About AIDS

Do Ask, Do Tell!

Some HIV-positive people --perhaps 13% -- don't disclose their status to partners before risky sex, says a new University of California study. Researchers interviewed about 1,400 infected individuals -- gay men, heterosexual men, and heterosexual women -- about sex and HIV disclosure. Among those who were sexually active, 13% said that they had had unprotected sex with a partner whose status was unknown or HIV-negative. Interestingly, most often neither partner had revealed his or her HIV status: "mutual nondisclosure."

The gay men were the most likely to have had sex, protected or not, without revealing their HIV status but more likely to disclose to a relationship partner than to a casual hookup. Heterosexual men and women were just as likely to not reveal their HIV status in a casual relationship as in a monogamous relationship. Hence, our slogan, "Love is no protection!"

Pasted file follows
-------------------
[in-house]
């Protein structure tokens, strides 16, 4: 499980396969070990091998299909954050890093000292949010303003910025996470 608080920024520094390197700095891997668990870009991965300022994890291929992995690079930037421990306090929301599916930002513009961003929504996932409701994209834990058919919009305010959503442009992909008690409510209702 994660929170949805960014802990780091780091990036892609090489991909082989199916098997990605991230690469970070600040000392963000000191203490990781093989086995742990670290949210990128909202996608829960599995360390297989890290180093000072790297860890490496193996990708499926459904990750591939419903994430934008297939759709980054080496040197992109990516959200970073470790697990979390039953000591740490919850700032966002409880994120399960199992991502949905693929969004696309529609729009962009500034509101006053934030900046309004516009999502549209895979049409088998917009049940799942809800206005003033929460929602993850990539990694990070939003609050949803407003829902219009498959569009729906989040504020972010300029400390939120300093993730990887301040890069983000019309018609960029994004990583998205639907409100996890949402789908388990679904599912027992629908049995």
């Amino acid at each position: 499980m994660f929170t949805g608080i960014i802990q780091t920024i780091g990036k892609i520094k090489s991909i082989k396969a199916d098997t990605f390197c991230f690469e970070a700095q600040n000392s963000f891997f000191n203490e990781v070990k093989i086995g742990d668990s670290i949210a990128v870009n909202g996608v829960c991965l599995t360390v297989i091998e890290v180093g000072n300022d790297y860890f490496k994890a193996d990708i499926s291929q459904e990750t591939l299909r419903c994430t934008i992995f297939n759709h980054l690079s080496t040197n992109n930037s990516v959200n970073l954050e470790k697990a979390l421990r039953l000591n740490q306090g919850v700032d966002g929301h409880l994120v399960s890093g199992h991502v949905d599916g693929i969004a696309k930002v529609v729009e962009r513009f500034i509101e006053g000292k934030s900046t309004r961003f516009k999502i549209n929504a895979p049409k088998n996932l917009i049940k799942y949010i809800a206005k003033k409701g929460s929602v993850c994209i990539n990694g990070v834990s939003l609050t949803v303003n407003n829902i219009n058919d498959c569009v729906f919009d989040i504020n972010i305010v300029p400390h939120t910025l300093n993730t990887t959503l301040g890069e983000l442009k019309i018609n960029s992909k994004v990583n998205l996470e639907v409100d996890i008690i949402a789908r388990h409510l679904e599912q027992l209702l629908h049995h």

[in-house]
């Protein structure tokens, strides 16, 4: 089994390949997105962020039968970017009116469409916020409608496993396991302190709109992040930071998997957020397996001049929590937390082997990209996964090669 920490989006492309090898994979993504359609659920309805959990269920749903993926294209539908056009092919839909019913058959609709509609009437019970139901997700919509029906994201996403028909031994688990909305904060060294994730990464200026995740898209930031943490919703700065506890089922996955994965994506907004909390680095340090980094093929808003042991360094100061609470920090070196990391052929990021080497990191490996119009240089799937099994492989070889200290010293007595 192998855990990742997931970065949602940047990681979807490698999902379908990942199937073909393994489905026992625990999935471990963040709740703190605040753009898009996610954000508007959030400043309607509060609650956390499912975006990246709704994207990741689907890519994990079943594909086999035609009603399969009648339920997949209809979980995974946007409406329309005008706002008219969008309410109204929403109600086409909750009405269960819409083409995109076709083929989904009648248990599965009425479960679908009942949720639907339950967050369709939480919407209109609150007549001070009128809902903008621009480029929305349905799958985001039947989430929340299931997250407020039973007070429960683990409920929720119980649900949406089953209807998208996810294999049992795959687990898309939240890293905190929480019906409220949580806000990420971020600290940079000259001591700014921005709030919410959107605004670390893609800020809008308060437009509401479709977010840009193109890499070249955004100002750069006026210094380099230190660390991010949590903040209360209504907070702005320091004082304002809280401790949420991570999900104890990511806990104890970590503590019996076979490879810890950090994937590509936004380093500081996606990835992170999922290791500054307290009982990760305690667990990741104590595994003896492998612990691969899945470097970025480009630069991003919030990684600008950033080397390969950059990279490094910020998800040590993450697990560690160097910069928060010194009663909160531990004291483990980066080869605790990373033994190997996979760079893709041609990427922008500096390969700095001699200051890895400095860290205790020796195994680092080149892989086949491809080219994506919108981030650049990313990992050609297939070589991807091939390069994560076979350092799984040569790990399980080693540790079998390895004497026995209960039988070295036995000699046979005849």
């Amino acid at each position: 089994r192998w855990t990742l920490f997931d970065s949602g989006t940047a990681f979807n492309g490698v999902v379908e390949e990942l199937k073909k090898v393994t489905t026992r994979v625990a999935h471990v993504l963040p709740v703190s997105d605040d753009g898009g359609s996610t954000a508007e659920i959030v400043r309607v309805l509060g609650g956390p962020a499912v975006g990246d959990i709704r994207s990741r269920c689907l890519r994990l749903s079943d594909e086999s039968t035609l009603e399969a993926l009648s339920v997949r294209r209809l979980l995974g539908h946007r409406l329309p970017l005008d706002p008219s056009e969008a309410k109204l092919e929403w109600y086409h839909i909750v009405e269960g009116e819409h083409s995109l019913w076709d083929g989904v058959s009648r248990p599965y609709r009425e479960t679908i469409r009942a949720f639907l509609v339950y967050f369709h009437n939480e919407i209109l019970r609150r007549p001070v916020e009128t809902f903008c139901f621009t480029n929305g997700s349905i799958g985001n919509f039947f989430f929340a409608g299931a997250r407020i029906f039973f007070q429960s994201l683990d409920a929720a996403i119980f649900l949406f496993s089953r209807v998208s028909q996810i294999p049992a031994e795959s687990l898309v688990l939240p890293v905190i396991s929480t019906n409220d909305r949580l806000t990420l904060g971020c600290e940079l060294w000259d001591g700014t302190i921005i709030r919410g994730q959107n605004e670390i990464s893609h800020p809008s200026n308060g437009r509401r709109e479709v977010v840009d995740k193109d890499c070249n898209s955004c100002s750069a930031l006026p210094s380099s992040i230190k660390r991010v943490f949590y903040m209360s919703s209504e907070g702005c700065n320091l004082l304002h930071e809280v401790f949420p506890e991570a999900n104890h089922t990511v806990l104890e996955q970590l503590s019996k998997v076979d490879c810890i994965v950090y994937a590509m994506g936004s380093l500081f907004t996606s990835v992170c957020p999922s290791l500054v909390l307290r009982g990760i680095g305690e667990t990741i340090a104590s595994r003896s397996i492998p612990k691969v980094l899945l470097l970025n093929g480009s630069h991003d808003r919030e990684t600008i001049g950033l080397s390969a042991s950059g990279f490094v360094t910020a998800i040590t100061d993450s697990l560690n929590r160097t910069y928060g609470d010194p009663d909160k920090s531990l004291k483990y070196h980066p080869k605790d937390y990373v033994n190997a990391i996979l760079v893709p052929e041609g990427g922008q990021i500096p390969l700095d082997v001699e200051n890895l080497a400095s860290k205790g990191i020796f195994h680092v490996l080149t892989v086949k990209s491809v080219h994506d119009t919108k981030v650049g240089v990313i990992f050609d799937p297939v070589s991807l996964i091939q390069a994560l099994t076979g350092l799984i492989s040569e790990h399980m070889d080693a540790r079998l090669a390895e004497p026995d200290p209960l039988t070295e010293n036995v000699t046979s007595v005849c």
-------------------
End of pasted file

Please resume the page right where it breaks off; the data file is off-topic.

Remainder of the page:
Obviously, our longstanding admonition about HIV-poz people acknowledging their infection isn't getting universal compliance, as further confirmed by calls to ASA's information phone line. Frequently, calls begin, "I suspect my boyfriend/girlfriend/date may have HIV, and he/she didn't tell me. No, I didn't ask."

The vast majority of HIVers either abstain from sex, disclose their status, or try to minimize risk through safer sex. However, even the small percentage of HIV-infected people, both gay and straight, who "don't tell" and who "aren't asked" perpetuate the HIV/AIDS epidemic. It's still important to promote the idea of mutual (even if unequal) responsibility: Do Ask, Do Tell!

(For details, see the June issue of The American Journal of Public Health.) -- Sandy Bartlett

Community Education Coordinator, AIDS Services of Austin

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